Within the MSDB the GABAergic neurons inhibited by μ-opioids could belong to the subpopulation of GABAergic neurons that contains the Ca2+-binding protein parvalbumin and projects to the hippocampus (Freund, 1989) and/or to the second subpopulation that does not project outside of the nucleus. Because we observed a μ-opioid-induced decrease in local synaptic activity in slices that contained only the MSDB, we concluded that the μ-opioid-inhibited MSDB GABAergic neurons make numerous local circuit connections. Anatomically, the presence of such local connections has been much speculated about because parvalbumin-immunoreactive terminals have been found around both parvalbumin-positive and parvalbumin-negative MSDB structures (Leranth et al., 1992; Gao et al., 1995). The results of the present study and our previous studies on the effects of serotonin and norepinephrine on MSDB neurons (Alreja, 1996;Alreja and Liu, 1996) provide strong evidence for the presence of such local connections.
μ-Opioids inhibit septohippocampal GABA neurons
Interestingly, in addition to making local synaptic connections, the results of the present study indicate that opioid-activated MSDB neurons also project to the hippocampus. This conclusion is based on the results of our antidromic activation studies on septohippocampal neurons, which indicate that opioids inhibit septohippocampal neurons. Additionally, the evidence presented in this study indicates that the opioid agonist-inhibited septohippocampal neurons are most likely GABAergic in nature. This is suggested by the short antidromic activation latencies of the opioid-responsive neurons and thus higher mean conduction velocities (mean, 1.83 ± 0.14 m/sec; range, 1.1–3.2 m/sec). Conduction velocities in this range have previously been reported to represent the thickly myelinated, faster-conducting GABAergic fibers (Freund, 1989; Miller and Freedman, 1993). In contrast, the unmyelinated or lightly myelinated cholinergic SHNs have much slower conducting fibers (<0.3 m/sec). The conclusion, that the opioid-inhibited SHNs are indeed GABAergic in nature is also supported by our anatomical colocalization studies using double-immunofluorescence as well as the mirror colocalization technique (which has absolute specificity) where we found that a small subpopulation (∼20%) of parvalbumin-containing neurons expresses the μ-opioid receptor. As mentioned before, parvalbumin is a Ca2+-binding protein, that in the MSDB, is expressed exclusively by septohippocampal GABAergic neurons (Freund, 1989). At the ultrastructural level we found that the μ-opioid receptor in MSDB neurons is localized to the somatic as well as dendritic membranes. The finding that only a small subpopulation of parvalbumin-containing MSDB neurons expressed the μ-opioid receptor (∼20%) corroborates our electrophysiological findings where only a small subpopulation of GABA-type MSDB neurons were found to be directly inhibited by opioids.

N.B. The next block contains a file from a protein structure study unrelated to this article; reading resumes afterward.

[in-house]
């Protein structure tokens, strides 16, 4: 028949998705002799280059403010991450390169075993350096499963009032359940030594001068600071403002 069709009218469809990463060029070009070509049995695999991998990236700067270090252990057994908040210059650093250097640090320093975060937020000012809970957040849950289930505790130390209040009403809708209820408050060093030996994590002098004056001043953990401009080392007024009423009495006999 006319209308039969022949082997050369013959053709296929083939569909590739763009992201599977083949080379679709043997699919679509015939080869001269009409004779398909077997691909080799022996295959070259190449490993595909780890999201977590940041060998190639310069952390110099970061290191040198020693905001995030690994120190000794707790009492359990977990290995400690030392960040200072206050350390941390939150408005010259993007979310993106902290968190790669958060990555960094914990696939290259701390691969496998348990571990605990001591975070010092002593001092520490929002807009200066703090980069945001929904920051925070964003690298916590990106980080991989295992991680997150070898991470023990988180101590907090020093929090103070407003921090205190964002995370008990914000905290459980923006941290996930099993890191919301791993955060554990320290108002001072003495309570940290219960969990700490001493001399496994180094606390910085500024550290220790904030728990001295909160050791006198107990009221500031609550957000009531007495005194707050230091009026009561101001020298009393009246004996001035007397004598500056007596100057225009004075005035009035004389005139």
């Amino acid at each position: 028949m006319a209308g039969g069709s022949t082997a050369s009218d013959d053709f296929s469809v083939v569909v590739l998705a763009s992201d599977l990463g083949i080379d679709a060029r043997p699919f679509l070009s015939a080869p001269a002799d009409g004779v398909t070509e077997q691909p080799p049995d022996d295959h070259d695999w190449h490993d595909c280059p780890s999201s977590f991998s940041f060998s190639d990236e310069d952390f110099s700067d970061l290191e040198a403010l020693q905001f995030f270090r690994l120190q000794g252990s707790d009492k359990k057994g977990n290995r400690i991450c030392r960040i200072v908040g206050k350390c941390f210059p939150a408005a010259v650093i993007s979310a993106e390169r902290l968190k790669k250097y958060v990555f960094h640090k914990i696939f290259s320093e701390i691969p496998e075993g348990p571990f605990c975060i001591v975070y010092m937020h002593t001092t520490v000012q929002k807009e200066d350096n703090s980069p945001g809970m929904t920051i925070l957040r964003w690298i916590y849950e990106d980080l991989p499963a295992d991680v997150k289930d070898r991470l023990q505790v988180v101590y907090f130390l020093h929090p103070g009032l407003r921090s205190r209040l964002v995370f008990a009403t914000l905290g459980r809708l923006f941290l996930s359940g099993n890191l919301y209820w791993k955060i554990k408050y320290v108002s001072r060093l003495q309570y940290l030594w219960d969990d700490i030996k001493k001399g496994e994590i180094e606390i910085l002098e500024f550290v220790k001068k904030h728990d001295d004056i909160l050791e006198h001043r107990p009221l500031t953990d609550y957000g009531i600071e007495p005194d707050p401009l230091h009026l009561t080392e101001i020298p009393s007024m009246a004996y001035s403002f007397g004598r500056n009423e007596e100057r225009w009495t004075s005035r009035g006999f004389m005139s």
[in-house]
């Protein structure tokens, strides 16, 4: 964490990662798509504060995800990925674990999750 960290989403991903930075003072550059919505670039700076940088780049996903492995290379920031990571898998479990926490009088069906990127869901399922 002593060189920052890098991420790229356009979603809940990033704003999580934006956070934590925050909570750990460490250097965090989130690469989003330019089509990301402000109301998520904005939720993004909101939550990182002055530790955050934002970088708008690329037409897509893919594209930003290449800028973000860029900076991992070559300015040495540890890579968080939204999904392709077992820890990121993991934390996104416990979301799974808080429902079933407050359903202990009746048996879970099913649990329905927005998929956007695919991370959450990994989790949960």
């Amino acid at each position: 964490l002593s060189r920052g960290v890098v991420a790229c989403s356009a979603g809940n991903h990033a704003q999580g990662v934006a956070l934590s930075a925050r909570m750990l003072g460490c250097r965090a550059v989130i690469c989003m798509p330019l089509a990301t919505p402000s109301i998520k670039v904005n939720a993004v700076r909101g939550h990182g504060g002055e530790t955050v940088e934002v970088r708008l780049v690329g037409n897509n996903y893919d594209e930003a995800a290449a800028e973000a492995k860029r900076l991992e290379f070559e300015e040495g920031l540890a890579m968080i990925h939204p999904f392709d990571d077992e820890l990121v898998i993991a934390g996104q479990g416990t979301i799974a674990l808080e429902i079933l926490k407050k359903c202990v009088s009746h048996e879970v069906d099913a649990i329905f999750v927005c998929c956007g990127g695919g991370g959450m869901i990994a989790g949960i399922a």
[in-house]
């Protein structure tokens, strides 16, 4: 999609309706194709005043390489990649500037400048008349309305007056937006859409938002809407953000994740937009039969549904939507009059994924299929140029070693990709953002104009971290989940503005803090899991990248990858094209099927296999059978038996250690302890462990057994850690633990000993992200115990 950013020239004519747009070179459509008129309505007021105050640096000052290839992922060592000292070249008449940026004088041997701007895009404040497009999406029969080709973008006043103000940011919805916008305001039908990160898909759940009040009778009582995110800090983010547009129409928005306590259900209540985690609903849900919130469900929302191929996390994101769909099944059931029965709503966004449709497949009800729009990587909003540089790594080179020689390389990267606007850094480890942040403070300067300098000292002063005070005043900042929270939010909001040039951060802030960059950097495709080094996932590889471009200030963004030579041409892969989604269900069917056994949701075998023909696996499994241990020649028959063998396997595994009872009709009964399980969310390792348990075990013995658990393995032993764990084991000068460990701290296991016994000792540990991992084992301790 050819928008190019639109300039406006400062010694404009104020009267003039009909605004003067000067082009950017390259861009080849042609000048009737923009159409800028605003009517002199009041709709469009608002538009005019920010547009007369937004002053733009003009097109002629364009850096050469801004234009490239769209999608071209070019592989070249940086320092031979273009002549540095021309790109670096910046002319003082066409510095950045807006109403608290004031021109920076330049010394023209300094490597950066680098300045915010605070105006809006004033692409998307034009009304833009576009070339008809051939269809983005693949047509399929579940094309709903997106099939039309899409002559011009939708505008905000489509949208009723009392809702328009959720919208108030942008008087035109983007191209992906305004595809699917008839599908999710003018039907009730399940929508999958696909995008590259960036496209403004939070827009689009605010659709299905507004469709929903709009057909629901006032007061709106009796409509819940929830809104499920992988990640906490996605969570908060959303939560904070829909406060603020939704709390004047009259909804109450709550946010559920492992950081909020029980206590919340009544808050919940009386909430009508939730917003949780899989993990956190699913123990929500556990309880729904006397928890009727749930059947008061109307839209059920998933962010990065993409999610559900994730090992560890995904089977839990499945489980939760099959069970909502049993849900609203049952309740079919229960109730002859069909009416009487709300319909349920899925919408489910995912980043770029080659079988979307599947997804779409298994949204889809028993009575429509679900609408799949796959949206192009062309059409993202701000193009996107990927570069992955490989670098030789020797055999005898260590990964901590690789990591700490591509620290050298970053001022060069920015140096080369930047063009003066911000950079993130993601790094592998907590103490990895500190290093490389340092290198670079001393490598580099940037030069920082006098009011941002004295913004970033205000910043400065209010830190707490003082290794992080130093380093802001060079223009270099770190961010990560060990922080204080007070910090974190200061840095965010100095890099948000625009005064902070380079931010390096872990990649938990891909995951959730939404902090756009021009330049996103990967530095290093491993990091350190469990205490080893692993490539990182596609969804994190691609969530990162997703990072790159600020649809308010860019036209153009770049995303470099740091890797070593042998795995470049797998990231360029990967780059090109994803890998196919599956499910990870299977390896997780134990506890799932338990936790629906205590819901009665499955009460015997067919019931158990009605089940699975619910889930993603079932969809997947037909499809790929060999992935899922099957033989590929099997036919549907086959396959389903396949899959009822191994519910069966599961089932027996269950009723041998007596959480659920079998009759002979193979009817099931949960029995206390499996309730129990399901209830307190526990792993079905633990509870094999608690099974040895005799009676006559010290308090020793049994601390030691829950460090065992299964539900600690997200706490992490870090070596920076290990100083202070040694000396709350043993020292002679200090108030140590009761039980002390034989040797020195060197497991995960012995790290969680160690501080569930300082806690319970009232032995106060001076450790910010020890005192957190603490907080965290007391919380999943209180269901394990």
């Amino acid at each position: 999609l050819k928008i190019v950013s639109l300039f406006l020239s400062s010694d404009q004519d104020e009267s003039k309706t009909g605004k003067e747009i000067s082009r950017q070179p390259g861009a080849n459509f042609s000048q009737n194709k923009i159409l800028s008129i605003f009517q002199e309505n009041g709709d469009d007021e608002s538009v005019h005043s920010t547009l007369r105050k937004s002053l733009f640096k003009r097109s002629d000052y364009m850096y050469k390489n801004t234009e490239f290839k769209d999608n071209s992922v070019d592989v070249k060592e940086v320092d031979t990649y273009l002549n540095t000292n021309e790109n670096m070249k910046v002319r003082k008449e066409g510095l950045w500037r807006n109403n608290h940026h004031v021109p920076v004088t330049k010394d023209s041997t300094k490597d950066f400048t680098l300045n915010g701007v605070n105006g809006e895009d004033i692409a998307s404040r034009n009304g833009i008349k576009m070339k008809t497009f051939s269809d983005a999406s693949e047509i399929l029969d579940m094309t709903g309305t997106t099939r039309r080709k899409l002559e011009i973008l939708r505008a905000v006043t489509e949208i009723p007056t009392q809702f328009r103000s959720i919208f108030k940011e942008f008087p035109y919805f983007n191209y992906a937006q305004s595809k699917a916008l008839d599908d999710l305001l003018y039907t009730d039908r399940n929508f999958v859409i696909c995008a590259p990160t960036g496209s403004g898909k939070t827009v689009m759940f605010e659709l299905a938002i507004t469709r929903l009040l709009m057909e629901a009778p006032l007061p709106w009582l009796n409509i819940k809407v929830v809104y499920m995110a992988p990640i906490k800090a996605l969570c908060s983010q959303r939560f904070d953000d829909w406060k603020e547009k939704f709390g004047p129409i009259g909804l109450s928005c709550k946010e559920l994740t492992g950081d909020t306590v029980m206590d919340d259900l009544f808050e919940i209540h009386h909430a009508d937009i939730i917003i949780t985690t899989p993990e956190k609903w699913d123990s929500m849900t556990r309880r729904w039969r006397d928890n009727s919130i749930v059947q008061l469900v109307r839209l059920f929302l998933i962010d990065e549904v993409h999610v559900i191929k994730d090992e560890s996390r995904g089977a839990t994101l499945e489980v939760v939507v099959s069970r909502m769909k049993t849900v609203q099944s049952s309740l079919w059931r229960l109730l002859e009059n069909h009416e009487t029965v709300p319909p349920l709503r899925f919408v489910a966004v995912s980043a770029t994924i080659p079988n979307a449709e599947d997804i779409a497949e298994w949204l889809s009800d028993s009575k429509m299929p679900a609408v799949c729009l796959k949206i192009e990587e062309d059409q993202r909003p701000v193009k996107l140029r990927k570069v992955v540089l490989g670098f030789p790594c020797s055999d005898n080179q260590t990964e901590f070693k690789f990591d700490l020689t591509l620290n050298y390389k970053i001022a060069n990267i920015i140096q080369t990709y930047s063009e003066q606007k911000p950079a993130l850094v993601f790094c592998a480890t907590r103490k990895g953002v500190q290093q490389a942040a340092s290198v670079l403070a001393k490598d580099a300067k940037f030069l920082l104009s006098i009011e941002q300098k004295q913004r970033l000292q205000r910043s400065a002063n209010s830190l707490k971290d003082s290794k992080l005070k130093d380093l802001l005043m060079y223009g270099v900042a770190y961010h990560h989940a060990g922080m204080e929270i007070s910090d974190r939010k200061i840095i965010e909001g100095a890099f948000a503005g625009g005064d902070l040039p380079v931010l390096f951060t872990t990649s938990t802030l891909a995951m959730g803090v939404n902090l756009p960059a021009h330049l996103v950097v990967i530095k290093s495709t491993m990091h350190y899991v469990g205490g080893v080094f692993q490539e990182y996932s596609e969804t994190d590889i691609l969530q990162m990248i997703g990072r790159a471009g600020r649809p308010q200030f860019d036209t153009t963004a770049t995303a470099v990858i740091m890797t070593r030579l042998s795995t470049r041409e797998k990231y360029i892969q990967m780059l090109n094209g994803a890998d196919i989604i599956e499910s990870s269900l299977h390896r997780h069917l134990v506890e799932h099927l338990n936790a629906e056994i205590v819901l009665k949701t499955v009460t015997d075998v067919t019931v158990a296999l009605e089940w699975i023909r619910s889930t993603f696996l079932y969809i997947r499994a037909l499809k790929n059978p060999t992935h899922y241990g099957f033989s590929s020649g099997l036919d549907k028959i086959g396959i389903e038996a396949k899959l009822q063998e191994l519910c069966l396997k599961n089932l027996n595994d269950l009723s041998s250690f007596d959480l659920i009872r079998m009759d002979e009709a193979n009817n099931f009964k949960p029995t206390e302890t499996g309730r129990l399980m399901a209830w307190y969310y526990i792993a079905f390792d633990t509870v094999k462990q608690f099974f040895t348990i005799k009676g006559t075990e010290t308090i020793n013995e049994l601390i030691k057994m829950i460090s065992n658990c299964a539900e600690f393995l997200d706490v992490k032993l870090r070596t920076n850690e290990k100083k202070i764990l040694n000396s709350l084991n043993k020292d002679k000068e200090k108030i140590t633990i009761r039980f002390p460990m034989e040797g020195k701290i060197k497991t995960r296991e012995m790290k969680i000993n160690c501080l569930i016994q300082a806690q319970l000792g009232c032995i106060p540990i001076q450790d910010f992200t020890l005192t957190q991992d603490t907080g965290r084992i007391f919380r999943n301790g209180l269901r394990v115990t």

Significance of the findings